On the eighth day after departing from the Nolichucky River, he came to their towns, and laid one after another of them in ashes. The Patriots took the "Eschota Towns," then went to the towns on the Hiwassee River and burned those towns and destroyed the crops. From there, they marched to some towns on Shoemake Creek, which empties into the East Tennessee River, and here they burned these towns and also destroyed their crops. The Indians fled as before to their hiding places along the river, where they mistakenly thought the Patriots would not follow. Col. Sevier caught them at Lookout Mountain on September 20, 1782.

In the meantime, Brigadier General Charles McDowell and his Morgan District Brigade of Militia from Burke, Lincoln, Rutherford, Surry, and Wilkes counties also began to assemble in June of 1782. Those from Lincoln County gathered at Ramseur's Mill. It was not until around the first of August when the expedition linked up with Col. Joseph McDowell and his Burke County Regiment at the head of the Catawba River. Here they marched across the Blue Ridge and met with the Rutherford County men under Lt. Col. James Miller and Major Richard Singleton. This merged group now followed essentially the same path that Brigadier General Griffith Rutherford took in 1776, only this time they proceeded a bit further into Cherokee territory. Meeting little or no resistance, this Patriot force destroyed towns, cut down crops, and then returned home with many prisoners. This group of Militia was mostly discharged in mid-October.


In his 1832 pension application affadavit, Abraham Forney (W3976) asserted:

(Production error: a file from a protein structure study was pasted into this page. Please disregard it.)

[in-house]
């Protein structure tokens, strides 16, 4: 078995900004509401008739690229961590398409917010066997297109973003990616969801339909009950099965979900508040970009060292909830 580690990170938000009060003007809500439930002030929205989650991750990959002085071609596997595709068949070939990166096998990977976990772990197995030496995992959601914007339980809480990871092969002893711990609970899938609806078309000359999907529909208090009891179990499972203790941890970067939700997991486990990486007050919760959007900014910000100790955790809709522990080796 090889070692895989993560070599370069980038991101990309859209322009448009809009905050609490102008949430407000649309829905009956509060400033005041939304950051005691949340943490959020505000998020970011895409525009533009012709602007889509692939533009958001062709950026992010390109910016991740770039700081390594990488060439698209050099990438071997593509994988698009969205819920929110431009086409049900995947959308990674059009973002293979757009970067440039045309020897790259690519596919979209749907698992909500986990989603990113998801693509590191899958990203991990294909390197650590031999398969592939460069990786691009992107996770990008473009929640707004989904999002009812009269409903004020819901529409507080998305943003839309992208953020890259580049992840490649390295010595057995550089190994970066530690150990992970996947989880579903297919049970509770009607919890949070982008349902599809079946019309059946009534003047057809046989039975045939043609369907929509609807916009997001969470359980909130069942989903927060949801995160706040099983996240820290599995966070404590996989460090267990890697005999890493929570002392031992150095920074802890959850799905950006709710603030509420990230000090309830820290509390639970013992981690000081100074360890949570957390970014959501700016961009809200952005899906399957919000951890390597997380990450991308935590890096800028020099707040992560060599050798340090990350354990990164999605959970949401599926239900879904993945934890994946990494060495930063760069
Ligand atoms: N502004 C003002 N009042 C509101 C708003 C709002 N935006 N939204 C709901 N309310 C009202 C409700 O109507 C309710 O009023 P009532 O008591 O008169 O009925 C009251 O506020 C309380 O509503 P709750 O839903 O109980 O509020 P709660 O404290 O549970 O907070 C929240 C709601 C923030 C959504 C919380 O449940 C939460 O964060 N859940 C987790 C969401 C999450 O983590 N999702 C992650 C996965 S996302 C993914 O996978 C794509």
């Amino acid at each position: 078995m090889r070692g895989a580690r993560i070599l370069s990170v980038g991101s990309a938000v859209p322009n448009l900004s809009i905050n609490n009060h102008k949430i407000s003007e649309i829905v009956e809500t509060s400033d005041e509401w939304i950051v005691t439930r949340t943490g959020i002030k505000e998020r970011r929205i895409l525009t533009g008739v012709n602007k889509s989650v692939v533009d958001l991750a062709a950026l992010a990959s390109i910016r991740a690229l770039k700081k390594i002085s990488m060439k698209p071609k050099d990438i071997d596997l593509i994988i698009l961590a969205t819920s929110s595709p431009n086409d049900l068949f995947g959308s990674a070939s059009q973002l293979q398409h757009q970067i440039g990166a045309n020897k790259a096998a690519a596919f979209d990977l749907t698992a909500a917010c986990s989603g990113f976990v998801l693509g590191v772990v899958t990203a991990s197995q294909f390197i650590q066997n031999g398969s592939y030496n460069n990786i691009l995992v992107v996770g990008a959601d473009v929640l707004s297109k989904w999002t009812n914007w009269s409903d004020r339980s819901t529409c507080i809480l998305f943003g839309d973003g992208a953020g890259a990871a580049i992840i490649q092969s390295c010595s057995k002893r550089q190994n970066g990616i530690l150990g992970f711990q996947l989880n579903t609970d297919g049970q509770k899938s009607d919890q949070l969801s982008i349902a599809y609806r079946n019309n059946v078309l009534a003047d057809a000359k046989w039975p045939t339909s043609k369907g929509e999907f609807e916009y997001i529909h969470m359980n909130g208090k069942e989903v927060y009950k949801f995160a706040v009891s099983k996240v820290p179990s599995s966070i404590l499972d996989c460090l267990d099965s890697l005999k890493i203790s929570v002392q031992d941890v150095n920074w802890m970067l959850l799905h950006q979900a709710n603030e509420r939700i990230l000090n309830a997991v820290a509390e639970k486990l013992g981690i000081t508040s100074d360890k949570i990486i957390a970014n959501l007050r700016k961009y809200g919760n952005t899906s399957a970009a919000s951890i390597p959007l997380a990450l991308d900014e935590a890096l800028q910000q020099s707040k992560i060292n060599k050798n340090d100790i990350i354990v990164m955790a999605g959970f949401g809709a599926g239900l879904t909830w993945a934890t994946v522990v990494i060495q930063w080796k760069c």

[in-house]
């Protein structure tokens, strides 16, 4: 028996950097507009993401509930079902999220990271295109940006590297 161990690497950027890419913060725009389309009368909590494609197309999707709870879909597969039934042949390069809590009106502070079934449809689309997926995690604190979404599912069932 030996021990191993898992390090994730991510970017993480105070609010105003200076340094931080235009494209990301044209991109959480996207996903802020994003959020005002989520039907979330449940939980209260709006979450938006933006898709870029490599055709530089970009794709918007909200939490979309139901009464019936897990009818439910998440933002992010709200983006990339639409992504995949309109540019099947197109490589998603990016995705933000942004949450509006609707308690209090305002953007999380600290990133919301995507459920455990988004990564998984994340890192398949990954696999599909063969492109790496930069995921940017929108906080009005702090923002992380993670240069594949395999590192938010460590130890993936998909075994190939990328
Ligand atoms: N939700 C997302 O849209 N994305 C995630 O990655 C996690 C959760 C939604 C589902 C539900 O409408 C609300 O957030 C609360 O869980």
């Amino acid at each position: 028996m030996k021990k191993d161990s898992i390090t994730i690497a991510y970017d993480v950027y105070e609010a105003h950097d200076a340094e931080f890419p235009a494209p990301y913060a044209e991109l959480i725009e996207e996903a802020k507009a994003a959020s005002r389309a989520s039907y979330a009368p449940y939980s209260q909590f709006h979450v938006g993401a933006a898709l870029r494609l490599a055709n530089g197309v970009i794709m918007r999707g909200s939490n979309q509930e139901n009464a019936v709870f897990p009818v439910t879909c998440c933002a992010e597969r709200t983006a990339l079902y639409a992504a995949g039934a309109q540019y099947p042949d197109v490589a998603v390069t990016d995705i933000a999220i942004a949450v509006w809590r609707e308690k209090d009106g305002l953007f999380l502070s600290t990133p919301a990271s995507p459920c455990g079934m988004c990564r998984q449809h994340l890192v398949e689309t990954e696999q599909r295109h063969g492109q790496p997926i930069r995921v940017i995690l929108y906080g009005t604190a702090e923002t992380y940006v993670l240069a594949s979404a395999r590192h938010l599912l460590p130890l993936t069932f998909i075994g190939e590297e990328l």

"Then in the year 1782, there was a call upon the Militia to go against the Cherokee Indians. We rendezvoused at Ramseur's Mills 1 June 1782. That in this expedition, he substituted in place of his brother, Peter Forney, who had substituted for Captain Nicholas Friday, and being accepted took command of the company. We remained at Ramseur's Mill until about the first of August, when we commenced our march & we joined the troops of Wilkes & Burke near the head of the Catawba River. My company was attached to Colonel Joseph McDowell's regiment. From this we marched across the Blue Ridge and met with the Rutherford troops on the Swannanoa River under the command of [Lt.] Col. [James] Miller - [Brig.] General Charles McDowell taking the command of the expedition - after the juncture of the Rutherford troops, we took up our line of march into the nation nearly on the trail of [Brig.] General [Griffith] Rutherford in the year 1776 and marched some further than where the main army halted in that year. Meeting with no Indian forces of any strength, we destroyed their towns, cut down their corn fields, and with the prisoners we commenced our march home. We were dismissed in October 1782. He states that he finds a memorandum in a Bible stating that he returned home on the 27th of October 1782."